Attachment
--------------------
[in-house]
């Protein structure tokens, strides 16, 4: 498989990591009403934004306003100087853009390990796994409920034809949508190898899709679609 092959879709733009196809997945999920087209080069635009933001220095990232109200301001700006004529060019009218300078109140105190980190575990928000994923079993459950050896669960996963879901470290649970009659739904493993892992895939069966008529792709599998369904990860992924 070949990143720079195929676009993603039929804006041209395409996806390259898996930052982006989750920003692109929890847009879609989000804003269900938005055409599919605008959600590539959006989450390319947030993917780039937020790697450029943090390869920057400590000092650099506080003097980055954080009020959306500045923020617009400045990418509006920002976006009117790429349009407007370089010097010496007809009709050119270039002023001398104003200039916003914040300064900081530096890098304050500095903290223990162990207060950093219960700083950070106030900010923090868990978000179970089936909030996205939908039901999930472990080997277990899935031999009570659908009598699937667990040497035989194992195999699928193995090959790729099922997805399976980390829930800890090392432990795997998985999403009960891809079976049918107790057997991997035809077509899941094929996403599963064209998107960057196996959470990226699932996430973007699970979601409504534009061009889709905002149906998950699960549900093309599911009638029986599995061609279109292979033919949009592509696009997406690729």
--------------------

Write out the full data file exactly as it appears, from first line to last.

[in-house]
């Protein structure tokens, strides 16, 4: 498989990591009403934004306003100087853009390990796994409920034809949508190898899709679609 092959879709733009196809997945999920087209080069635009933001220095990232109200301001700006004529060019009218300078109140105190980190575990928000994923079993459950050896669960996963879901470290649970009659739904493993892992895939069966008529792709599998369904990860992924 070949990143720079195929676009993603039929804006041209395409996806390259898996930052982006989750920003692109929890847009879609989000804003269900938005055409599919605008959600590539959006989450390319947030993917780039937020790697450029943090390869920057400590000092650099506080003097980055954080009020959306500045923020617009400045990418509006920002976006009117790429349009407007370089010097010496007809009709050119270039002023001398104003200039916003914040300064900081530096890098304050500095903290223990162990207060950093219960700083950070106030900010923090868990978000179970089936909030996205939908039901999930472990080997277990899935031999009570659908009598699937667990040497035989194992195999699928193995090959790729099922997805399976980390829930800890090392432990795997998985999403009960891809079976049918107790057997991997035809077509899941094929996403599963064209998107960057196996959470990226699932996430973007699970979601409504534009061009889709905002149906998950699960549900093309599911009638029986599995061609279109292979033919949009592509696009997406690729």